Salesforce Flow and Product Schedules









One of the very first Salesforce projects I worked involved using Product Schedules. Amongst the client’s requirements was to have the schedule dates move automatically if the Close Date of the Opportunity changed. This couldn’t be done by configuration alone, so I had to ask a friendly Developer to create some code (thanks, Inês Costa!).


But now, using Workflow and Flow, there is a configuration option. This post is to show how you can tackle this requirement today with clicks only. It is a great example of how Flow is changing the life of the Salesforce Administrator.

What are Product Schedules?

Companies selling products where the revenue is recognised over time should be using Product Schedules in Salesforce. Details of implementing Product Schedules can be found here:

When Dates Move

When a Product (with a schedule set up) is added to an Opportunity, Salesforce automatically sets up Product Schedule records. These are records that have a date, quantity and revenue. The dates are based on the Opportunity Line Item’s Date or – if that is blank – the Opportunity’s Close Date. If the Close Date subsequently shifts (as it might well do!), the Product Schedule records DO NOT automatically change to reflect the new date. To correct the dates, Salesforce expects the user to go into each Opportunity Line Item and click on the “Re-Establish” button to re-calculate the schedule dates. Naturally, this does not always happen, so the schedule dates no longer reflect reality. Reports and dashboards will show wrong dates. Management will start to lose faith with the data.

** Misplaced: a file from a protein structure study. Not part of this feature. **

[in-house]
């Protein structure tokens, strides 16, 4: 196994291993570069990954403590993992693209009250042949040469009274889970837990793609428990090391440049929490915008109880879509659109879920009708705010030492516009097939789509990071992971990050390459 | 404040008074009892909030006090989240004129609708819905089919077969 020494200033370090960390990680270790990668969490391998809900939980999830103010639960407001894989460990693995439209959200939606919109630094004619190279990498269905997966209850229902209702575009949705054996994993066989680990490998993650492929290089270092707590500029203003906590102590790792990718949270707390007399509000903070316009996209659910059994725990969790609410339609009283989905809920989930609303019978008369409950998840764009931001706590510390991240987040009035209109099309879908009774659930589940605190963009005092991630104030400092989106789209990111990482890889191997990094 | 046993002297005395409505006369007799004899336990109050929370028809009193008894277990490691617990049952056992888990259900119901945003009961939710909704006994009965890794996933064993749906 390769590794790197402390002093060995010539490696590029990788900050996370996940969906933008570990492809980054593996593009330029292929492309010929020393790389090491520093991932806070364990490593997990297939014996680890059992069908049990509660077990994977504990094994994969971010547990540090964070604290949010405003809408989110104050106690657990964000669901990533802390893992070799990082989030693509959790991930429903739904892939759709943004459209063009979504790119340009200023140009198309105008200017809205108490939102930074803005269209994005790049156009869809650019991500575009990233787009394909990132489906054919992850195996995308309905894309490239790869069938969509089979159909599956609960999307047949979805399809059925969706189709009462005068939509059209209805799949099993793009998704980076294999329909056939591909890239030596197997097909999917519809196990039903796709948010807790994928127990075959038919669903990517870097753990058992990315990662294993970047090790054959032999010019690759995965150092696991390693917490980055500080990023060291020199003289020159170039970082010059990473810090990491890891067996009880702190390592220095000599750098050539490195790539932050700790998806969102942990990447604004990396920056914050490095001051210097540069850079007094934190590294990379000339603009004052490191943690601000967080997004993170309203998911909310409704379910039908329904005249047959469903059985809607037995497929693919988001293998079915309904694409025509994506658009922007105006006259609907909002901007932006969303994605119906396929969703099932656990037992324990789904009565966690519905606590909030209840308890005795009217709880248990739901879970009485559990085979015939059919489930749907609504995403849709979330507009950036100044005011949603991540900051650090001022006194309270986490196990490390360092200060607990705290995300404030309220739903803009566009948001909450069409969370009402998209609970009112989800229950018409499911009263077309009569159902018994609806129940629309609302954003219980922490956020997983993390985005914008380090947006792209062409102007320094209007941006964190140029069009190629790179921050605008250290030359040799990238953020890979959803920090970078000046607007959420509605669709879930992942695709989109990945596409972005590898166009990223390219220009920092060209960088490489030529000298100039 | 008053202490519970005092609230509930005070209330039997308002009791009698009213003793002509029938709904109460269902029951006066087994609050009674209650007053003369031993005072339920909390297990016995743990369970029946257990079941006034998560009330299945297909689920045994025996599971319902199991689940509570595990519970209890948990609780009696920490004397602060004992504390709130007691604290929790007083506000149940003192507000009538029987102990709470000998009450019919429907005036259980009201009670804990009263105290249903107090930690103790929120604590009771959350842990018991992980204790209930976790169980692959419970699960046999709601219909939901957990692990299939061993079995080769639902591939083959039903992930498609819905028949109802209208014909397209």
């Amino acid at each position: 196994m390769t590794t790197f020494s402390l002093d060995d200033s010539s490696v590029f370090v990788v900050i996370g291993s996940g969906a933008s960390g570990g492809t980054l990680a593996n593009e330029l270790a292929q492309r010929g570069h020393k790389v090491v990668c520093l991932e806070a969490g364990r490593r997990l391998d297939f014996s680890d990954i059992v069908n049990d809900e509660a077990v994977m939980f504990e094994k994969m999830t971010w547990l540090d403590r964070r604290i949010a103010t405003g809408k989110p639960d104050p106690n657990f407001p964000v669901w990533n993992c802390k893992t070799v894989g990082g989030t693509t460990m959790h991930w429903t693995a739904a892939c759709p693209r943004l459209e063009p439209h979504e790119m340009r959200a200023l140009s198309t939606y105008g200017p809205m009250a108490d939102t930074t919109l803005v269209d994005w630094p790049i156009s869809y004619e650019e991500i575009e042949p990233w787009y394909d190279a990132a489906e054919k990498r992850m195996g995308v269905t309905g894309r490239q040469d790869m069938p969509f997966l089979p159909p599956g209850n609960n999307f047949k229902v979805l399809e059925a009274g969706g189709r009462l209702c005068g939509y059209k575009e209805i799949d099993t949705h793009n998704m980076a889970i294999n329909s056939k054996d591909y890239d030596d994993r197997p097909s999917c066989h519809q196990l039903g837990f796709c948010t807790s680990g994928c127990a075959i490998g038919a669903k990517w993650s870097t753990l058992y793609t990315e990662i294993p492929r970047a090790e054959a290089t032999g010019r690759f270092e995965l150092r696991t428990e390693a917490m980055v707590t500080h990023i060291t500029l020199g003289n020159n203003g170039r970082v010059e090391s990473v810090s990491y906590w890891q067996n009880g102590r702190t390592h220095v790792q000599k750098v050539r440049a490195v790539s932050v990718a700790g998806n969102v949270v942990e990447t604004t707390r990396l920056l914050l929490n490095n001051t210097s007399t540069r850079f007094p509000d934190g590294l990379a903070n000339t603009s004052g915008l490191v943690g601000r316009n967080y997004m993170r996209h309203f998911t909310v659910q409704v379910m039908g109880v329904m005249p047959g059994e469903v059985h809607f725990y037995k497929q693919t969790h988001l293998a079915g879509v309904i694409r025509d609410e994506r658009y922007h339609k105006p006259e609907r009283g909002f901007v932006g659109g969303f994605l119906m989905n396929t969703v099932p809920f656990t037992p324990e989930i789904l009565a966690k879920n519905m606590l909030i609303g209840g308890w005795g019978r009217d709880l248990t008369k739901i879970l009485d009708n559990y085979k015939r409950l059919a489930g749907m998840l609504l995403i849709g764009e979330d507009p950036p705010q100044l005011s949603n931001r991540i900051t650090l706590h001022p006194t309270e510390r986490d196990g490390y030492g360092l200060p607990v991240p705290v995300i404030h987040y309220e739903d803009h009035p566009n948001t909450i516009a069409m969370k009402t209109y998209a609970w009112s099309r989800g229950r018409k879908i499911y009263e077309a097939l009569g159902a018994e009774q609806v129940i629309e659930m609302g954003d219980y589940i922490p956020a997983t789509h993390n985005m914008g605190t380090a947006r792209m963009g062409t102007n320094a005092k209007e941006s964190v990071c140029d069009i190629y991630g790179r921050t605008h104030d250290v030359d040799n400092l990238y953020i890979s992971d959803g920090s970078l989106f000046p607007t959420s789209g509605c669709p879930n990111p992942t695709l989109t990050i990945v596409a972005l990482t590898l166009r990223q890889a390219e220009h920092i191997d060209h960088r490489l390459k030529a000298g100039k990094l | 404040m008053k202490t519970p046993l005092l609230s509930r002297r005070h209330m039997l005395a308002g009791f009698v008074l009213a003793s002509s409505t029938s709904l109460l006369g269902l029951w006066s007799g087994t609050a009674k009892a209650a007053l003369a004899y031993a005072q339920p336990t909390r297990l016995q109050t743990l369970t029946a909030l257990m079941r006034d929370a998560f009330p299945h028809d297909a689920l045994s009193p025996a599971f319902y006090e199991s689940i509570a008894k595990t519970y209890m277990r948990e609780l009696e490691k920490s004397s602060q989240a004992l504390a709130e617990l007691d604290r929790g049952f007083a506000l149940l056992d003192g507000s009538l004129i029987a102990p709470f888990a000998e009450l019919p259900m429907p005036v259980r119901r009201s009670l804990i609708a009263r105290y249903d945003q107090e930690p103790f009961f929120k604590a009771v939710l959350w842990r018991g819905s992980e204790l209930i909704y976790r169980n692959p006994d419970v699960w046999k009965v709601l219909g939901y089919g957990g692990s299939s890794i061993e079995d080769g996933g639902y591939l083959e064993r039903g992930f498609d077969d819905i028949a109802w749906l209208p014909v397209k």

Flow Solution




The solution described here uses a Custom Field, two Flows a Workflow and a Process (Sometimes called a Lightning Process). I’ve written it as a set of instructions (with screen shots) and added commentary on why certain things are done and how it all knits together.

Custom Field

In the Opportunity object, create a number field called “Days Shifted”. This is to capture the number of days the Close Date moves by when it is edited. Set the default value to be zero. The field should not be added to any page layouts as it is just being used it in the background. Remember to add a description to the field when creating it, so a future admin knows what it’s there for!

Workflow 1 – Populating Days Shifted

This simple workflow fires whenever the Close Date is changed:








The workflow action is to set the field value of Days Shifted:








Make sure that “Re-evaluate Workflow Rules After Field Change” is ticked!

Flow 1 – Update Line Schedules

As mentioned, there will be two flows. This flow will be a sub-flow in Flow 2. So at the moment, some elements of it will seem to be loose ends.